Cellular In The Lost World

An interesting development is taking place in
the eastern region. International investment agencies are
favouring states like Orissa as a preferred zone of investment,
at a time when many majors, like Dunlop, Lipton, and Philips
India, are either closing down or shifting their operations to
other regions. And interestingly, the presence of companies in IT
and telecom sectors is increasing. The latest developments being
heavy investment of Reliance Telecom in cellular communication
and the coming of Computer Associates in this region. Observes a
top telecom official of Calcutta Telephones, “East to a
traditional industrial entrepreneur may not be a very exciting
place to do business–it is a lost world to
them–however, the industrial sectors, which will shape the
future economy, are definitely showing interest.
Telecommunication is one such sector.”

With the coming of Koshika and Reliance in the
telecom circles of the East, the die has been cast. The
information market of the eastern region will never be the same
again. The advent of cellular as a communication tool has made
the customers in this region realize the importance of
information flow in enhancing the quality of life. Or the other
way round, the surge of development activities in some states
like Orissa and West Bengal has put pressure on the importance of
having the basic infrastructure in telecom. The question of
connectivity in furthering the development of the region is
getting unique attention and it may not be a far-fetched dream if
in the next few months most of the major and minor cities in the
region are within the ambit of cellular network. “Cellular
with other communication tools like pager, Internet, fixed line
services, VSATs etc., is changing the communications skyline of
this region. A year back, it seemed that the East would remain at
the periphery of the information revolution that is slowly taking
place in the country,” says Manas Patnaik, director, STPI,
Bhubaneswar.

Our target is to have a
customer base of one lakh by the year 2000. To reach this
target, our plan is to go for mass marketing instead of
niche marketing. In the sense that we have to lure the
vast sections of upper-middle class Bengali population by
constantly harping on the issue of empowering life
through the use of cell communication.


Rajat Jain, marketing manager, Modi Telstra.

Unlike other states of the country, the states
in this region did not experience any kind of commercial
revolution. The green revolution did not touch the villages which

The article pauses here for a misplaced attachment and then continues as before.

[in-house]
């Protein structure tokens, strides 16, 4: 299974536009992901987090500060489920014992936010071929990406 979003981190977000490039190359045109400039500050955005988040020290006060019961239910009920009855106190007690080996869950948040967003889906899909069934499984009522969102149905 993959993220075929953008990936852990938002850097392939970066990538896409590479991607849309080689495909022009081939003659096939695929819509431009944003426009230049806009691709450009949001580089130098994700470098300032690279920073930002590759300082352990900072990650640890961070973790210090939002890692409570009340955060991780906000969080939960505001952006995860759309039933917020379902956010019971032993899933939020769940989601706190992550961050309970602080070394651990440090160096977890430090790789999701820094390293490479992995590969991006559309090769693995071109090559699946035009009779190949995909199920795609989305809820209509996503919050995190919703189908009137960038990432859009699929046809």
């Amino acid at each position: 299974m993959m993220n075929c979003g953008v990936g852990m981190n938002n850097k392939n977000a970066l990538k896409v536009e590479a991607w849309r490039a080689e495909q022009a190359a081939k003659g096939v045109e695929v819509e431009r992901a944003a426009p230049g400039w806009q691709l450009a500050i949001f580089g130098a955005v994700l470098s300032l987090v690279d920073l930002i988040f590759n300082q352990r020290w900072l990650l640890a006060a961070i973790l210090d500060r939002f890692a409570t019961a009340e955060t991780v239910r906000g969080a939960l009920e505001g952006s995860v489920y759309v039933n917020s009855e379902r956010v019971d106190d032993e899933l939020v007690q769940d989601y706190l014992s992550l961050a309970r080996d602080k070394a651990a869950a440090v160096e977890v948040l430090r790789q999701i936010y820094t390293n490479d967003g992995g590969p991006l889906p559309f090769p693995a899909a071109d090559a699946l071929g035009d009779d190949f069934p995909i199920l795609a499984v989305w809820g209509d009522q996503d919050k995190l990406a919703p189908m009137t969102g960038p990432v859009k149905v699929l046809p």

remained in seclusion. And the cities never reverberated with the
glory of money power. The diverse geographical features and the
social and political fabric have been a hindrance to the growth
of the telecom network. Laying cellular network in the
inaccessible terrain of the North East is not only costly but the
returns may be too low in proportion to the investment. And,
above all, the problem of militancy which is keeping the
corporate sector away from the region. In this regard, Reliance
Telecom must be given a certificate of bravado for its initiative
in opening cellular services in Guwahati and having plans to
start operation in the capitals of the North Eastern states in
the near future. Command And Mobile Net
Set The Ball Rolling

Calcutta was the first among
the metros and in the region to go cellular. With a consumer base
of over 60,000, the service providers Modi Telstra–Mobile
Net–and Usha Martin Telekom Ltd (UMTL)–Command–are
getting the sweet taste of consumerizing the service. On an
average, the market has witnessed a growth of around 3,000 to
3,500 subscribers per month. “We are already covering our
operating cost and in terms of capital cost it will take some
more time. It is not without reason that UMTL (Command) is
considered the most innovative cellular service provider in
India. UMTL has not only been the first to introduce value-added
services in Calcutta but, most of the time, it has launched these
services for the first time in the country too. Two specific
services, Real Help and Global Connect Multi-IMSI phone cards,
were launched for the first time in the world by Command,”
says Nilanjan Mukherjee, marketing manager of Usha Martin Telekom
Ltd.

From the beginning, both the service providers
packaged their services quite efficiently. The proactive business
operations have resulted in a positive growth of the consumer
base. A low default rate in payment of bills (perhaps the lowest
in the country) and a judicious mixing of the value-added
services with an intelligent airtime rate, catering to all
sections of the populace have created an environment of cellular
culture. The culture is a mix of hype and the thirst for quick
information, with the utility value of having a cell phone
becoming a USP for the service providers. “Our target is to
have a customer base of one lakh by the year 2000. To reach this
target, our plan is to go for mass marketing instead of niche
marketing. In the sense that we have to lure the vast sections of
upper-middle class Bengali population by constantly harping on
the issue of empowering life through the use of cell
communication,” says, Rajat Jain, marketing manager of Modi
Telstra.

At present, the cellular connection is mostly
limited to the business and trading groups and majority of the
owners are Hindi speaking population. Now the target of both the
service companies is to hook the Bengali middle class who did not
show much interest in cell connection until now. In the city, the
average billing of each of the subscriber is around Rs 1,100 with
a airtime usage of 100 to 120 mins. The figures are very much
comparable to all India average. In terms of subscriber numbers
both the service providers have achieved critical mass and are
expecting favourable selling environment. Only thorn in the flesh
is one of the licence conditions that DoT will charge a certain
amount per customer each year from the operators. Both the
operators resent this condition and feel that the clause may lead
to the clearing of the lower segments of the subscribers whose
airtime usage is too low to recover even the operational cost.